We take requests here at TPS; as such, here are my thoughts on yesterday's WSJ piece against free trade:
The article focuses a lot (entirely?) on one side of the argument-- the costs to Americans. If the goal is to make "Americans" better, then you have to look at the costs and benefits to Americans and make a judgment. Americans losing jobs is a cost, but being able to produce goods and services cheaper is a benefit. It's an example of visible, condensed costs and very dispersed benefits-- and "300 million Americans paying $0.50 less for a t-shirt" isn't quite the newsworthy story that "5,000 Americans to lose their jobs" is.
It's not unlike the argument for the minimum wage. A family member plainly asked me over the weekend: Don't some people benefit from raising the minimum wage? Quite simply, the answer is probably yes. There are people that benefit from the minimum wage being increased. But that's not a reason to do it-- you need to look at both sides of the issue. If it's aimed at helping the working poor, are more of the working poor being hurt by the policy than helped on some margin? If it's aimed at income redistribution, are the working poor as a whole improving at the expense of the upper classes? It's a positive statement--not a normative one--on the means of formulating an actual argument and determining a policy's effect. Just because something has benefits is no reason to do it, and just because something has costs is no reason to refrain from doing it.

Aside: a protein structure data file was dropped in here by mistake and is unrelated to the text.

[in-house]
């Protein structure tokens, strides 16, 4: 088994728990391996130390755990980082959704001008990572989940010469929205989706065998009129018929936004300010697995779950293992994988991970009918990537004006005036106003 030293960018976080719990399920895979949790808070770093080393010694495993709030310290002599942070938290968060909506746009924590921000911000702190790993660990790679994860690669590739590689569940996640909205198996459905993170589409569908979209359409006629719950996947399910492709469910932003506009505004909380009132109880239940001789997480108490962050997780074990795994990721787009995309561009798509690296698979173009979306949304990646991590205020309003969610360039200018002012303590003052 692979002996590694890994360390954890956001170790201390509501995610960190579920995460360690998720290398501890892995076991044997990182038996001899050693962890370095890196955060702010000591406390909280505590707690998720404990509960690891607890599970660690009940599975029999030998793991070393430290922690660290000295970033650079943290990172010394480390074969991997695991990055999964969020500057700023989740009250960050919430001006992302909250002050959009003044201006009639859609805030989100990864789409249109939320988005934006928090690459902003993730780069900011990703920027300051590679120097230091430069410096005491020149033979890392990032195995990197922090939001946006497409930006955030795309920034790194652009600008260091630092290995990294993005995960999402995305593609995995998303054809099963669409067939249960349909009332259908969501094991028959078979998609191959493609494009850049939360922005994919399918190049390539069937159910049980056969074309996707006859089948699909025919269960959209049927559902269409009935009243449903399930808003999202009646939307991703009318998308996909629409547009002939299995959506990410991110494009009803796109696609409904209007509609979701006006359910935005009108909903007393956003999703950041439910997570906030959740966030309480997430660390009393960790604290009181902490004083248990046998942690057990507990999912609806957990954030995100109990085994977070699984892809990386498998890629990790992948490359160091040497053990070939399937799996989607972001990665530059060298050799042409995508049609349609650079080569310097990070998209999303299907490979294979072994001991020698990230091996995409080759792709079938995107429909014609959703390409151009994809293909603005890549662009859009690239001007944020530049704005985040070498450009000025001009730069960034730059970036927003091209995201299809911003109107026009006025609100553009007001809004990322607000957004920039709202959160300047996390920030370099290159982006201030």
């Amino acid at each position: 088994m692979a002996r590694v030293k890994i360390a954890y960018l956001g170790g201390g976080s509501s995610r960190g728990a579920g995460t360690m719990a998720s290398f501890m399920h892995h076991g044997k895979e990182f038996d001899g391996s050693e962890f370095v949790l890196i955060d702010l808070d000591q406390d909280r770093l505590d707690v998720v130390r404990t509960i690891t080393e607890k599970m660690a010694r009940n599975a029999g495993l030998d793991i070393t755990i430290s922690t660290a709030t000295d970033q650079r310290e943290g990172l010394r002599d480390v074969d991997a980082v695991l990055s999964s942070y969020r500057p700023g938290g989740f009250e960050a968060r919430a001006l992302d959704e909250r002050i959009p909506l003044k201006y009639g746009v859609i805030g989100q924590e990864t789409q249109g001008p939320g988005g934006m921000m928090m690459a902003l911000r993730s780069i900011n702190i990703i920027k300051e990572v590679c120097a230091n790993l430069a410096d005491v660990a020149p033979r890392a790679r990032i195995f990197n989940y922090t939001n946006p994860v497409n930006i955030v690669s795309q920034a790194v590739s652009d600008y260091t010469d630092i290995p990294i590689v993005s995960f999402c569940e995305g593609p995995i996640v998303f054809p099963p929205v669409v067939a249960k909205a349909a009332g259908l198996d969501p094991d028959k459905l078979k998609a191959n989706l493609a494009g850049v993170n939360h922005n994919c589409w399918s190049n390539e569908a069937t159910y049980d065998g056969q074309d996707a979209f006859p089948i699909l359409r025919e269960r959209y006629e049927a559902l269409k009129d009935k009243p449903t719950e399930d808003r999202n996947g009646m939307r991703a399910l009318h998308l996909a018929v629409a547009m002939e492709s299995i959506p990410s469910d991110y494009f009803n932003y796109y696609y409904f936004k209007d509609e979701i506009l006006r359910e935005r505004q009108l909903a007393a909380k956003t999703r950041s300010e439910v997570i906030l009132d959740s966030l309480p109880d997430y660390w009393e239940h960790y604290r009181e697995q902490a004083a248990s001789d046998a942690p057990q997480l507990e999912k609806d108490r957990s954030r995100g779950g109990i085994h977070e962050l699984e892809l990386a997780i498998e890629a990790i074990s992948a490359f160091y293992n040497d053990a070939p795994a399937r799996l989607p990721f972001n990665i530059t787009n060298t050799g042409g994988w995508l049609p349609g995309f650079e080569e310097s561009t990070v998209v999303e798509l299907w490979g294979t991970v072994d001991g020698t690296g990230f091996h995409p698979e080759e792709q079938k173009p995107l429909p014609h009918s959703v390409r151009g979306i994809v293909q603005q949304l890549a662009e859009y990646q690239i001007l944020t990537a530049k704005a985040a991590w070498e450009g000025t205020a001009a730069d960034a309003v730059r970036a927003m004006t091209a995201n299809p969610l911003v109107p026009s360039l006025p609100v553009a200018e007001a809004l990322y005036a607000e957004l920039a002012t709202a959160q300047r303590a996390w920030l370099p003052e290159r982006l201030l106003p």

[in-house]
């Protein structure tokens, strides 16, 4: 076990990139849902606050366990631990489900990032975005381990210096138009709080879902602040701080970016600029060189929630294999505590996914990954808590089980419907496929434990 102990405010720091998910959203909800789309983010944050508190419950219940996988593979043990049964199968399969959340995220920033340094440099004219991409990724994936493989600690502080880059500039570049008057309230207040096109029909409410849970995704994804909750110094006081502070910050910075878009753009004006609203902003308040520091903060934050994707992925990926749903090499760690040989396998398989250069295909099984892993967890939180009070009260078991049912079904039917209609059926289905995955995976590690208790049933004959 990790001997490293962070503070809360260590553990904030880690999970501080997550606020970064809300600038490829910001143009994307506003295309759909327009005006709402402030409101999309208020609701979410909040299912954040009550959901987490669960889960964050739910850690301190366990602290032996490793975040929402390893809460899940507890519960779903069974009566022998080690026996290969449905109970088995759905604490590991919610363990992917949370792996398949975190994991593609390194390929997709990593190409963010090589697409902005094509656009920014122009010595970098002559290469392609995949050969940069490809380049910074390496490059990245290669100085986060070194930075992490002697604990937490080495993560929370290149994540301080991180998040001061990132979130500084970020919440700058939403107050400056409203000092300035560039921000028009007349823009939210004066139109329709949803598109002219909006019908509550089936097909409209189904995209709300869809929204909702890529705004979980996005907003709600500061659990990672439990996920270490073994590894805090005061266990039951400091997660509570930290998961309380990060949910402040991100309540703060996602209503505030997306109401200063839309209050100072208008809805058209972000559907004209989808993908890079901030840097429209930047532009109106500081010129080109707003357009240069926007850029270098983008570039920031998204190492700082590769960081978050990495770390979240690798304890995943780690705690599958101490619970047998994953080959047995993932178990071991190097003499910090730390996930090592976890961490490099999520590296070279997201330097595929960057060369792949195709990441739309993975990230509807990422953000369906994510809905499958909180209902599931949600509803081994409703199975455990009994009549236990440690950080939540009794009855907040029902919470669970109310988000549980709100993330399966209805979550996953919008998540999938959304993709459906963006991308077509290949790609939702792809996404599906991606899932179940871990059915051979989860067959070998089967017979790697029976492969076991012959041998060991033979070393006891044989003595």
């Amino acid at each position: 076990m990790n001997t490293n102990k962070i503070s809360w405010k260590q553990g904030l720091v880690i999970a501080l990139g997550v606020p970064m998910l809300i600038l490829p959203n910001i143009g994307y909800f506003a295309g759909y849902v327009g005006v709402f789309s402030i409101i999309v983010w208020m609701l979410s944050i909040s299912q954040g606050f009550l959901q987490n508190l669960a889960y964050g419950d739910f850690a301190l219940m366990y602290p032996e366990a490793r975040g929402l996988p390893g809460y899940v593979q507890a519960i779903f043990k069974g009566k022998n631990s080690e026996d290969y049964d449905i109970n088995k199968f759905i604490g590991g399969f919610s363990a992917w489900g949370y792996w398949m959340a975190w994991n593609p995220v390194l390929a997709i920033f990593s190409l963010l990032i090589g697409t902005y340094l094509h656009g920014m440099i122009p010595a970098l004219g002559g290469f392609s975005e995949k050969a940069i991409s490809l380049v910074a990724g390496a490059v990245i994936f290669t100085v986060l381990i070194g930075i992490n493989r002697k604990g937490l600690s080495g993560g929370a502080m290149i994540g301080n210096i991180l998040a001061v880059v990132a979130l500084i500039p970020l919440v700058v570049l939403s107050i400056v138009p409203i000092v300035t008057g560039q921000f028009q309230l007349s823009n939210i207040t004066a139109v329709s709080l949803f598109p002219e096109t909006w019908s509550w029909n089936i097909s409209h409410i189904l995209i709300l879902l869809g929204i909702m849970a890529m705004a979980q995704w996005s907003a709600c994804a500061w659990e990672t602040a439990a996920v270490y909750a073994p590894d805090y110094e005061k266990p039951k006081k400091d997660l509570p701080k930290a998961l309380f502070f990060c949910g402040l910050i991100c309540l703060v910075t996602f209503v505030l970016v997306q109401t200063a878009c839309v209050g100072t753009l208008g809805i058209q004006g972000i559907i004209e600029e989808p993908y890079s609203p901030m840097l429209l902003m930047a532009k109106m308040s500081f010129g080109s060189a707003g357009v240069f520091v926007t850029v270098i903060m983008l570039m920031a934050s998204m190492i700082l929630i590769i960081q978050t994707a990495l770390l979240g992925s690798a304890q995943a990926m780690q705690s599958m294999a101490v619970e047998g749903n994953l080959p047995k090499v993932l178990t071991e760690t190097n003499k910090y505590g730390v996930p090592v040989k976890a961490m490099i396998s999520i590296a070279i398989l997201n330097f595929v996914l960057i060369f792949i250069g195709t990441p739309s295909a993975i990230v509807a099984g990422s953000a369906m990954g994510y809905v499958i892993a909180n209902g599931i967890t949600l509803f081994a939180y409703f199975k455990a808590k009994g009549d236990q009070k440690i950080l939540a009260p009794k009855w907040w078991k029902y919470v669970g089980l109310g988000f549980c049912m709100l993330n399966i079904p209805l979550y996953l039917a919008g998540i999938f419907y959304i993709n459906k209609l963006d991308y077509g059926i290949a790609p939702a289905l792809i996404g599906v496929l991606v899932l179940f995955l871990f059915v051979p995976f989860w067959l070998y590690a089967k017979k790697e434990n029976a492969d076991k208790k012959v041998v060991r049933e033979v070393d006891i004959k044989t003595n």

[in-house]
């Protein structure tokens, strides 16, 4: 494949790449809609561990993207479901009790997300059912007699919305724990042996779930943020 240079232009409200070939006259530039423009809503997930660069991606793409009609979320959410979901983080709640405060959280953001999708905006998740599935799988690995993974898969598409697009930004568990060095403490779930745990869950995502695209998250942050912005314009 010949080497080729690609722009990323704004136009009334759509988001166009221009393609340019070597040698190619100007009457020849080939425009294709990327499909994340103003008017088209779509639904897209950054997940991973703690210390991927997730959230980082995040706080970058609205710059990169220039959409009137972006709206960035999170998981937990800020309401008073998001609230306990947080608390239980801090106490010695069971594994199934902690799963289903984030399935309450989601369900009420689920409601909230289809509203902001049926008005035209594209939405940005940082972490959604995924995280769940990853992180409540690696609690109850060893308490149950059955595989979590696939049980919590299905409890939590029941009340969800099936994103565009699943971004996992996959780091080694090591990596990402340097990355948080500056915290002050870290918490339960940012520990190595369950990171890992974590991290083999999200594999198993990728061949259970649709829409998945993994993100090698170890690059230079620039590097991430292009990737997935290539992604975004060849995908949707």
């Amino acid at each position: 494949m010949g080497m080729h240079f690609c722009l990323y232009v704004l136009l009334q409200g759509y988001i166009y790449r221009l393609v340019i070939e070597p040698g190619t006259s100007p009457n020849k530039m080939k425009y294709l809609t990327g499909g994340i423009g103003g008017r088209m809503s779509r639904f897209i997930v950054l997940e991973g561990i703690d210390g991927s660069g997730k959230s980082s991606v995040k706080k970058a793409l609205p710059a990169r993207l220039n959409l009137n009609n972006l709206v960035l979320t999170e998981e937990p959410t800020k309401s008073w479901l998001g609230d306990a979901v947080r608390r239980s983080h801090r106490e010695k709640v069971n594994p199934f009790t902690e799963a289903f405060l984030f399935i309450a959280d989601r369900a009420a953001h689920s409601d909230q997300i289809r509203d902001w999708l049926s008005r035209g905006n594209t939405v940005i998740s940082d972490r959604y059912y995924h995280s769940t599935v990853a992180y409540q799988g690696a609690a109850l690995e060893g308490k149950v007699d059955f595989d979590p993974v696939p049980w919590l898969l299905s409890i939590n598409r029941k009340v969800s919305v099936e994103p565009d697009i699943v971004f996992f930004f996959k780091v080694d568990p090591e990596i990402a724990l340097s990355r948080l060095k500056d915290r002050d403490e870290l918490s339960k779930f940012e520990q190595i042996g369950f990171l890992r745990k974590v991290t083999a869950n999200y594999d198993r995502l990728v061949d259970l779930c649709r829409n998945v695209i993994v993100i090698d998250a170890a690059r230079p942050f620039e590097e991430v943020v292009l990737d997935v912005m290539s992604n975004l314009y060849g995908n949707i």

But back to the free trade issue-- it is also related to an issue first brought to my attention by Don Boudreaux in relation to international balance sheets and the irrelevance of trade deficits. Namely: Why look at the world in terms of countries? If we looked at the world in terms of a world economy, the idea of outsourcing immediately goes out the window. Instead, what we previously attributed to "outsourcing" is now the world becoming a richer place through a better allocation of productive resources. To adapt one of Boudreaux's analogies: If we divided the world into blondes, brunettes and redheads, would we have reason to fret if the blonde's jobs were being outsourced to the redheads?
"Retooling the American education system" is not the answer. Training Americans for jobs that are "likely" to remain in the United States is guesswork at best as to which jobs those will be-- not to mention the political processes involved in determining what those jobs would be. If "retooling" meant "eliminating the requirement of all American children to complete school through high school," I think that policy might have a bit more prospect for positive impact. After all, the U.S. could be completely eliminating a comparative advantage by requiring everyone to go to school through age 18...and if the goal is to get jobs within the U.S., then that would help achieve those ends.
"Retooling the tax code" involves all of the same guesswork and public choice issues as does the education issue.
"Free trade works" doesn't sell enough newspapers, I suppose.